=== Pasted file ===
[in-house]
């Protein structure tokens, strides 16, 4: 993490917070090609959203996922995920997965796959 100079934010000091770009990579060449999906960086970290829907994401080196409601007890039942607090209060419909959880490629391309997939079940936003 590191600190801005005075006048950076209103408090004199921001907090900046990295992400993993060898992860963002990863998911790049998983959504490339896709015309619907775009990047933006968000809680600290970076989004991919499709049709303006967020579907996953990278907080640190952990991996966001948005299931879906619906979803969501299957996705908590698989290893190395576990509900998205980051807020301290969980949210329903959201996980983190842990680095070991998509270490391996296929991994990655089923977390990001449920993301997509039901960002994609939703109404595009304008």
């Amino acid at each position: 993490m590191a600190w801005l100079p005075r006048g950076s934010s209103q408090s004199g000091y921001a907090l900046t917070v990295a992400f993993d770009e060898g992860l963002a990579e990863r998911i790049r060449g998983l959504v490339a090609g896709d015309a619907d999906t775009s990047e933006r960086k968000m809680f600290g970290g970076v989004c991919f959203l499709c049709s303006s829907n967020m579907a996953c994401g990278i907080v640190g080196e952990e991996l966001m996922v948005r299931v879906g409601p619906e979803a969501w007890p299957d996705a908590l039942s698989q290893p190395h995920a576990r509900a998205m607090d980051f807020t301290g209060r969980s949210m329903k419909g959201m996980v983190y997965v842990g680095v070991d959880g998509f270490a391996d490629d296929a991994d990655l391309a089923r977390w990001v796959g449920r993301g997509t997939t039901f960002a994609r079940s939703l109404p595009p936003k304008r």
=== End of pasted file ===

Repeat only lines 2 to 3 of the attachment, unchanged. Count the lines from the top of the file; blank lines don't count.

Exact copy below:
């Protein structure tokens, strides 16, 4: 993490917070090609959203996922995920997965796959 100079934010000091770009990579060449999906960086970290829907994401080196409601007890039942607090209060419909959880490629391309997939079940936003 590191600190801005005075006048950076209103408090004199921001907090900046990295992400993993060898992860963002990863998911790049998983959504490339896709015309619907775009990047933006968000809680600290970076989004991919499709049709303006967020579907996953990278907080640190952990991996966001948005299931879906619906979803969501299957996705908590698989290893190395576990509900998205980051807020301290969980949210329903959201996980983190842990680095070991998509270490391996296929991994990655089923977390990001449920993301997509039901960002994609939703109404595009304008």
């Amino acid at each position: 993490m590191a600190w801005l100079p005075r006048g950076s934010s209103q408090s004199g000091y921001a907090l900046t917070v990295a992400f993993d770009e060898g992860l963002a990579e990863r998911i790049r060449g998983l959504v490339a090609g896709d015309a619907d999906t775009s990047e933006r960086k968000m809680f600290g970290g970076v989004c991919f959203l499709c049709s303006s829907n967020m579907a996953c994401g990278i907080v640190g080196e952990e991996l966001m996922v948005r299931v879906g409601p619906e979803a969501w007890p299957d996705a908590l039942s698989q290893p190395h995920a576990r509900a998205m607090d980051f807020t301290g209060r969980s949210m329903k419909g959201m996980v983190y997965v842990g680095v070991d959880g998509f270490a391996d490629d296929a991994d990655l391309a089923r977390w990001v796959g449920r993301g997509t997939t039901f960002a994609r079940s939703l109404p595009p936003k304008r």